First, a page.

What can I say about Dr. Cheryl D. Miller that hasn’t already been said? Her groundbreaking work as a designer in the 1980s and 1990s has paved the way for Black designers in this industry. Her first-hand knowledge and experience is sought after by colleges and universities all over the country. And now, in this season of her life, she is being celebrated and awarded as a pioneering figure in the field of contemporary graphic design by AIGA, The One Club, Cooper Hewitt, IBM, and many others. Honestly, I couldn’t think of a better guest to have for this episode!
Cheryl and I talked about her recent work as a design educator, and she shared her newfound dedication to writing and why it’s so important to transition from oral tradition to scholarship. She also shared her interest in new tech, and spoke about mentoring younger designers who are blazing their own trails in the industry. Lastly, we explored what success looks like for her now, and she talked about what’s coming up next as her passions for art, writing, and design intersect. Sit back and enjoy this thought-provoking conversation with a true design legend.
(And thank you all for 500 episodes of the podcast!)
Agencies play a critical role in ensuring that the next generation of creatives reflects the world we live in, and Rudy Manning takes that responsibility very seriously. As the co-founder and chief creative officer of Pastilla Inc., he is dedicated to not only providing services for a diverse range of clients, but also for making opportunities to get more people of color working in the design.
Rudy starts off talking more about Pastilla, and showing the ins and outs of what it takes to operate an agency. He also spoke about growing up in Panama and Germany before coming to the U.S., shared some stories of his early days designing DVD magazines, and how the combination of these experiences brought him to founding his own creative agency. Rudy also talked about teaching the next generation of designers at ArtCenter, being board president at Art Division, and gave some great advice for anyone looking to start their own agency one day. Rudy’s passion for all things design and his drive to help uplift others truly makes him a design leader worth following!
The past few years has been a testing ground for a lot of creatives. For Breon Waters II, he’s used this time to dive deeper into design across the digital world and the real world. And the results have been paying off!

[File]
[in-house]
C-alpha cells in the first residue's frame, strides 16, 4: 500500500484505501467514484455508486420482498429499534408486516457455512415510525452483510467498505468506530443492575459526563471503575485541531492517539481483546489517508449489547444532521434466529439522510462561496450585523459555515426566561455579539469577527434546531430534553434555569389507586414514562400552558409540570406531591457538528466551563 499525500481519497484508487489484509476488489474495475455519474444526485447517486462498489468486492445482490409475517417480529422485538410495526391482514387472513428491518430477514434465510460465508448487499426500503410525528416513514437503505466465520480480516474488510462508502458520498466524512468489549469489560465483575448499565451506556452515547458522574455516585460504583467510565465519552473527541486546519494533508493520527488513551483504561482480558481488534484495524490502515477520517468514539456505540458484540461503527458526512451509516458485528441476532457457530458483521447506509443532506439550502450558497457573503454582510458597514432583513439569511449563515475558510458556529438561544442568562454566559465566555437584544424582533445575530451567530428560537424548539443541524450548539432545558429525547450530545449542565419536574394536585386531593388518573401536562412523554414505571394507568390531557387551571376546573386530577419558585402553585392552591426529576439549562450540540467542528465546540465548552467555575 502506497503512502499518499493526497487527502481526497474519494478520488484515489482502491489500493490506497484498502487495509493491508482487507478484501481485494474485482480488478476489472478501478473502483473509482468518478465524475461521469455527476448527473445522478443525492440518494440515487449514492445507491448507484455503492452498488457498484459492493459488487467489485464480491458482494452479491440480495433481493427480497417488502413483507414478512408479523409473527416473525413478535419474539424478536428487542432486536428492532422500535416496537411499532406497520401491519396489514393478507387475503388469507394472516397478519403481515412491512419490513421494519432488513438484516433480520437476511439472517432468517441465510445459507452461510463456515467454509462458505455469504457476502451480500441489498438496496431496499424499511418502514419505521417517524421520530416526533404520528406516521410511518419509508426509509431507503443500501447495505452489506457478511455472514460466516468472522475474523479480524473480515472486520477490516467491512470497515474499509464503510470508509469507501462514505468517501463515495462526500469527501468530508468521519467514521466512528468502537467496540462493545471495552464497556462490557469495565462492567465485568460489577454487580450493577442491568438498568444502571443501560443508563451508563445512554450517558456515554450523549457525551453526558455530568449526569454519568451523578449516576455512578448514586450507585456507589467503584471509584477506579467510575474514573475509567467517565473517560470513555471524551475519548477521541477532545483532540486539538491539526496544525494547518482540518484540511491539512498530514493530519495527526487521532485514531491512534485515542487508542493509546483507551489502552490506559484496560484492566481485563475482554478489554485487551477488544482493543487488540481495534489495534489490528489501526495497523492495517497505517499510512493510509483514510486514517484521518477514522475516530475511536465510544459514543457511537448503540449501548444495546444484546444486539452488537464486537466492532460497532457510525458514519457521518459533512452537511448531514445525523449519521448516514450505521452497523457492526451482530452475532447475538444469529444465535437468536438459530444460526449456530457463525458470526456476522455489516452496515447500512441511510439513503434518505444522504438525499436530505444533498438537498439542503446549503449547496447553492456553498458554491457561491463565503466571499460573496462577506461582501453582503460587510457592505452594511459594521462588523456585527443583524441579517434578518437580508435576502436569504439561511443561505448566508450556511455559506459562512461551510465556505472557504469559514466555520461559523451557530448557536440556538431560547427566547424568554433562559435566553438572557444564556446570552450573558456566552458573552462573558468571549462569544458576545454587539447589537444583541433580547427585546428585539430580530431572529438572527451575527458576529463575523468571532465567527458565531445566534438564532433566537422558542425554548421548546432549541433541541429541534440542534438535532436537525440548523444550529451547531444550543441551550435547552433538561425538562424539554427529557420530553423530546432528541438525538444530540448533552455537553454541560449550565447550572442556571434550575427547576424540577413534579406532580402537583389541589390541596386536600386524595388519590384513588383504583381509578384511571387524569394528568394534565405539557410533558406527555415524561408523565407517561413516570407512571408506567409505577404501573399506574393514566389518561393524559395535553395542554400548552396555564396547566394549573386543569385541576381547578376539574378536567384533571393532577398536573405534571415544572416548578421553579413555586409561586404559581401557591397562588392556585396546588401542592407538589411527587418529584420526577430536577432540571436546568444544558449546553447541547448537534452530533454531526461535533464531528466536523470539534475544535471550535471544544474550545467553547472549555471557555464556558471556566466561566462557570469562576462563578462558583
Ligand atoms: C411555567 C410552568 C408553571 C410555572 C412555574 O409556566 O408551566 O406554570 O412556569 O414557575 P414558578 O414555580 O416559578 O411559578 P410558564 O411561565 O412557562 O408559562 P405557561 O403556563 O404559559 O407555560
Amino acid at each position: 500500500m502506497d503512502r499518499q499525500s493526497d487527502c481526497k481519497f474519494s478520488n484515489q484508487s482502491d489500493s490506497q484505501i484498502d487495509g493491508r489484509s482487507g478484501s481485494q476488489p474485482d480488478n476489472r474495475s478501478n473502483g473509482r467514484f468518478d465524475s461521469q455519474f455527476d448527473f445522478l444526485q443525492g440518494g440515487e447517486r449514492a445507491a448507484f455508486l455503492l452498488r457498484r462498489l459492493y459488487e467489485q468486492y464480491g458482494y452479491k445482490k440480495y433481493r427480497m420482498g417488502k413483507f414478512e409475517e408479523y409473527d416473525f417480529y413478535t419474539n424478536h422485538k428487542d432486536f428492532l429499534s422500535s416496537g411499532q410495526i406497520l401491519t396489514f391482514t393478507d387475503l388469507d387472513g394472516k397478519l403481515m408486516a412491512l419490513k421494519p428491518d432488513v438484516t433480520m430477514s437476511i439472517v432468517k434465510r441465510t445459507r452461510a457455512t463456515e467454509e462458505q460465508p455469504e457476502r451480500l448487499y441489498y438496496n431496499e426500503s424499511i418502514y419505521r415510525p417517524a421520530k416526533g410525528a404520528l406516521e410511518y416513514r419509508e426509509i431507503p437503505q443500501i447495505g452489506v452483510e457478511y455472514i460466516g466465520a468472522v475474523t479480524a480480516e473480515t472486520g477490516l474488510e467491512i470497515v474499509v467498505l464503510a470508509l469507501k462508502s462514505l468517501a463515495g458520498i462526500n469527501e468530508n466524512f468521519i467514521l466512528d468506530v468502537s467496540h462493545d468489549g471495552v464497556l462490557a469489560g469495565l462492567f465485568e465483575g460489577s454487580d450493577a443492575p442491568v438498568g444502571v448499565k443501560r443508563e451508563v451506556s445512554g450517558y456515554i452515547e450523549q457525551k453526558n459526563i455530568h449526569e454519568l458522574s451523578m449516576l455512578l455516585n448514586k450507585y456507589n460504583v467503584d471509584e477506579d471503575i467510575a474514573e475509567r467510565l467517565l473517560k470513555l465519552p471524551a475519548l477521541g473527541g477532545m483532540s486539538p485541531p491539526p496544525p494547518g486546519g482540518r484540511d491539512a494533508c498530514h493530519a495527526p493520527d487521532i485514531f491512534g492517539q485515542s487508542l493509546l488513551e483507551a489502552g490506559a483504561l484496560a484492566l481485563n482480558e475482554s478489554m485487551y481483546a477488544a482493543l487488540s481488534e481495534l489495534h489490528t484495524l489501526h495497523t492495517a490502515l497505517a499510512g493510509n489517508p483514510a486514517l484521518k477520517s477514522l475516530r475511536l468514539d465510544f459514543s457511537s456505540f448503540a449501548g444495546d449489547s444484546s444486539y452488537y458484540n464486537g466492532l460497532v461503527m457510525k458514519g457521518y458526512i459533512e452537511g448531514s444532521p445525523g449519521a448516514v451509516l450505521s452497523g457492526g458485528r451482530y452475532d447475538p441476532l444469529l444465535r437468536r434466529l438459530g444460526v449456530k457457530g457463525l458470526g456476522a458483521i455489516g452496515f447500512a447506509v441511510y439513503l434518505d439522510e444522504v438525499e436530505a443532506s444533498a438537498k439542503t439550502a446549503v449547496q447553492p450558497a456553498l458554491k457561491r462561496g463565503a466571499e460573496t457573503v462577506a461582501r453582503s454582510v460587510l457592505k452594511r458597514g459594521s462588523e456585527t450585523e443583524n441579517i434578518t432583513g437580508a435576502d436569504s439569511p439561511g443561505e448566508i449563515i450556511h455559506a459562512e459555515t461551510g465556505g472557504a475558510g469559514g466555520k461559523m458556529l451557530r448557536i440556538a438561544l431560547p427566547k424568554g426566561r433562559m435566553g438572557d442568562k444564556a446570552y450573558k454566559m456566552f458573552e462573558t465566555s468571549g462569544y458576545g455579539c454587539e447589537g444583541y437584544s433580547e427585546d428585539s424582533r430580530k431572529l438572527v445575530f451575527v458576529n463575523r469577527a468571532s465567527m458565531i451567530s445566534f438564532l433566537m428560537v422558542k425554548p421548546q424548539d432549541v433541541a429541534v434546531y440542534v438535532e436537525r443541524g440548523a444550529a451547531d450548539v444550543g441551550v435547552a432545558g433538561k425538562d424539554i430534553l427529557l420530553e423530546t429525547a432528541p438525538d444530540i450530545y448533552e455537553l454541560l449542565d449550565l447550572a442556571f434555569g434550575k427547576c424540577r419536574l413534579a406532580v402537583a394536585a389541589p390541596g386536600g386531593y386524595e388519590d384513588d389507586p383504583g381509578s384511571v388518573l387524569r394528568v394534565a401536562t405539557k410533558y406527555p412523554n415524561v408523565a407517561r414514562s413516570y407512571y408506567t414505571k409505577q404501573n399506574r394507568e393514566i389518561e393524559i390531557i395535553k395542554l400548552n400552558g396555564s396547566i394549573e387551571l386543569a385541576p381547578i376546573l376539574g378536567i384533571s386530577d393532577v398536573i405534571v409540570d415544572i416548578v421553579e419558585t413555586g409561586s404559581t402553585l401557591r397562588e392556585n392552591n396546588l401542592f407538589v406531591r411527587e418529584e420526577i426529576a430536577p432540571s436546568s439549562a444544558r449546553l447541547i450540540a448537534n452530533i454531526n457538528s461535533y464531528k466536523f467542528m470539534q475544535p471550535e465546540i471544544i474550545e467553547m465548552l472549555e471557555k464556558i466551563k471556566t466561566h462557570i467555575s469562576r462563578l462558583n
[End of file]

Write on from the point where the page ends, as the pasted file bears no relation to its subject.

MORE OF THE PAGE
Our conversation began with a look at his line of letterpress greeting cards, which are a fun mix of old-world printing techniques and cutting-edge technology. We also talked about his work at DEPT, and Breon shared how he came into product design throughs his earlier explorations in visual design and UI/UX. Breon has been steadily building his career brick by brick, and that’s given him a strong design foundation that will serve him well into the future!
It was a real joy to connect with Fungi Dube for this week’s episode of the podcast. She’s a skilled brand, web, and Webflow designer in Harare, Zimbabwe, and I love how she leverages her culture in her designs to create stunning visual and digital experiences for clients around the world.
We covered a range of topics related to design and creativity. Fungi shared the importance of understanding a client’s needs and goals, spoke about the creative community in Zimbabwe, and talked about how she transitioned from being a trained scientist to a talented designer. If you’re looking to find inspiration from within, then this interview with Fungi will definitely bring it to you!
Where the design community meets.
Designer News is a large, global community of people working or interested in design and technology.
Isiah Xavier Bradley was born to be an artist, and you can really feel his love for the craft just from spending a few minutes chatting with him. The Seattle-based illustrator loves all things comics related, and his body of work is filled with superheroes, aliens, mages, and all kinds of other fantasy figures.
We talked about some of his creative projects, and we spoke for a bit about diversity in the fantasy illustration space, as well as how he approaches storytelling through his art. Isiah also shared his story of growing up in Philly, getting inspired by his father (a painter!), and finding creative community both online and offline. Isiah is looking to achieve great things and grow as a professional illustrator, and with his enthusiasm and talent, he’s well on his way of making that happen!